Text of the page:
The recent arrest of former Colombo Deputy Mayor Azath Salley under the Prevention of Terrorism Act (PTA) sent shockwaves in the political arena reminding most people of the prevalent uneasy environment in the country during and after the war.
The government had removed the emergency regulations after the war, but the PTA remained in force as the government claims that the LTTE once again may attempt to raise its head.
However opposition political parties, civil society and human rights groups feel that it is now needless to keep PTA in force and are demanding that it be repealed.
The National Peace Council says the PTA is itself not the issue but the abuse of its powers by the authorities is where the problem arises.
Speaking to The Sunday Leader Executive Director of the National Peace Council, Dr. Jehan Perera said that many democratic countries have equivalents of the PTA including the US, the UK and India.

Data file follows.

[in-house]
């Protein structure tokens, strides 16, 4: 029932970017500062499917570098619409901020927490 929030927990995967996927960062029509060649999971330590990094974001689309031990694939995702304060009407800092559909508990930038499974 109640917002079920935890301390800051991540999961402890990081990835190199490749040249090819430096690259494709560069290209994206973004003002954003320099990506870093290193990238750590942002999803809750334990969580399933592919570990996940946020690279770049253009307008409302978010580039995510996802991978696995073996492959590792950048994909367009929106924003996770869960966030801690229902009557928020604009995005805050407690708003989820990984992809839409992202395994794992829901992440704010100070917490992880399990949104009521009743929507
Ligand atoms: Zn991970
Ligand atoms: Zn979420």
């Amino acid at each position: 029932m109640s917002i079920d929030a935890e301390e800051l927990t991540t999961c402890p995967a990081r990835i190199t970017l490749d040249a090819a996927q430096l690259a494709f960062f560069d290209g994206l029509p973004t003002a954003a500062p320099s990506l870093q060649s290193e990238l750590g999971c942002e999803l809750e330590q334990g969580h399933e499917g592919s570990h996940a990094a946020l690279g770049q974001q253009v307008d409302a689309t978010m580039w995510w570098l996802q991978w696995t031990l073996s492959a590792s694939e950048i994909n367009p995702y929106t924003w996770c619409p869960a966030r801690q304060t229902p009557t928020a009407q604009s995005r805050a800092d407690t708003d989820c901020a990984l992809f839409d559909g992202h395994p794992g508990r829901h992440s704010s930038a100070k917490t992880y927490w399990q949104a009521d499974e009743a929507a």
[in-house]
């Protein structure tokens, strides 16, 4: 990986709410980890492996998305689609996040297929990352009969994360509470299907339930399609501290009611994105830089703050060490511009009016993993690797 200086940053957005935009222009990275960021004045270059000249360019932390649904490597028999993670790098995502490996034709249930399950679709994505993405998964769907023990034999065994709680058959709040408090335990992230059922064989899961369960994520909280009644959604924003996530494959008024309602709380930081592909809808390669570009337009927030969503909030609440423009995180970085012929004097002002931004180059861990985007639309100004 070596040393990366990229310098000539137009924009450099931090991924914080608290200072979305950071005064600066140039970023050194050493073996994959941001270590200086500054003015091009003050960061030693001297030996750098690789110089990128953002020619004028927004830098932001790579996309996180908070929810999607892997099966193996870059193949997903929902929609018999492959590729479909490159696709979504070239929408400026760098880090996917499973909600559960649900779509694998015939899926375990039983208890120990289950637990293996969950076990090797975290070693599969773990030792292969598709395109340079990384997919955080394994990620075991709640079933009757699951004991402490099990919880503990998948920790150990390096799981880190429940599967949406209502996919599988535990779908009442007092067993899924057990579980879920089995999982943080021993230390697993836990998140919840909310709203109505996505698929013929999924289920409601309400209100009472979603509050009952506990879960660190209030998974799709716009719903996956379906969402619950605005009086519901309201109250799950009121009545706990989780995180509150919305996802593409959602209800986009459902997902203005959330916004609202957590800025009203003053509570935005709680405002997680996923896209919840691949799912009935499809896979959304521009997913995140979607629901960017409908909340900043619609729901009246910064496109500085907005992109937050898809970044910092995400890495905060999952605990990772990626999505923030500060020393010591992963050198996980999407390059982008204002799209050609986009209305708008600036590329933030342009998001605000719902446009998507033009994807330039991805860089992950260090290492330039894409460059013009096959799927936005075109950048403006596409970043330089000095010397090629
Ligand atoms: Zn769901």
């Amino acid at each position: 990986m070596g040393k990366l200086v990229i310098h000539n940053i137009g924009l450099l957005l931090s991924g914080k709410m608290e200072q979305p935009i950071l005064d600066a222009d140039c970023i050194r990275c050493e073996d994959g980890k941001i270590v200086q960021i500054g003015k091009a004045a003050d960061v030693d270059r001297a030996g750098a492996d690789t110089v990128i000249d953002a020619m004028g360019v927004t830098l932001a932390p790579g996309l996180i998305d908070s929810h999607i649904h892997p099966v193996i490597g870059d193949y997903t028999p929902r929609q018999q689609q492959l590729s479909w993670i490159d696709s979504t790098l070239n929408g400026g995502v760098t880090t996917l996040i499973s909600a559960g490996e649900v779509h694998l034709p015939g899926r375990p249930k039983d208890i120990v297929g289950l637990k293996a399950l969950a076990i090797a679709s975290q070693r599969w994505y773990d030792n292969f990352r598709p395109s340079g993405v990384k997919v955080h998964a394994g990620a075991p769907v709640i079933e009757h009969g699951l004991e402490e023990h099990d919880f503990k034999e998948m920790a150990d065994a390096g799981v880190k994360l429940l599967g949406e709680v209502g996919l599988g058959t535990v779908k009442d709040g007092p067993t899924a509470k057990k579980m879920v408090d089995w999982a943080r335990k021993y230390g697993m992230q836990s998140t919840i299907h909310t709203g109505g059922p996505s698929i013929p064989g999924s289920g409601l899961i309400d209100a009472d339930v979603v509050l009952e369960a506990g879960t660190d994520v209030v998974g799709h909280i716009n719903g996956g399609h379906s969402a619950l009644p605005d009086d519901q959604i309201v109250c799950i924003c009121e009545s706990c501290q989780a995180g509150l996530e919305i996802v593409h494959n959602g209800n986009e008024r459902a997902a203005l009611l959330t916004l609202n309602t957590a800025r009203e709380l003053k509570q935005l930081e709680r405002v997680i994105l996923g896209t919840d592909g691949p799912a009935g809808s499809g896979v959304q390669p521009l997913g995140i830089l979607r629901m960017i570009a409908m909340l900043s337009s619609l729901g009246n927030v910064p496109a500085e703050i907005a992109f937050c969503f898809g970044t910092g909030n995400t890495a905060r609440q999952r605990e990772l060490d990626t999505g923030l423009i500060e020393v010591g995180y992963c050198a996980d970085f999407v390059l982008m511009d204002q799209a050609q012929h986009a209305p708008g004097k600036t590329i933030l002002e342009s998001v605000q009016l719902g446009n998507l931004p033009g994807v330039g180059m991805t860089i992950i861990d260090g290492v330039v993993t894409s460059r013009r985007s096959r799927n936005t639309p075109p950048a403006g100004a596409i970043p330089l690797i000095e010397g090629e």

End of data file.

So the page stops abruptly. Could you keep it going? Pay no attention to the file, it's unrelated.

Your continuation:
He says even though international human rights organisations have criticised these laws saying they can lead to human rights violations, the anti-terrorism laws still remain in many countries.
However, he says the US, the UK and India have strong systems of checks and balances. They have independent institutions of partisan political control. They have independent police, public services and judiciaries. Even their heads of governments would hesitate to try and interfere with them.
“In Sri Lanka, however, the situation is entirely different. Over the past few decades, ruling politicians have humbled our once independent institutions to which the best of our educated people aspired to join. The repeal of the 17th amendment that sought to improve the independence and integrity of the most important institutions of state has been an enormous tragedy. There is a general feeling that every important event is dictated by politics, and not by merit or legal right,” he said.
Dr. Perera says in these circumstances, laws such as the PTA are prone to be abused. There is no effective check on the government’s discretion to do as it pleases. He notes that the sudden arrest of Azath Salley under the PTA and his equally sudden release on president’s orders show how the laws can be abused.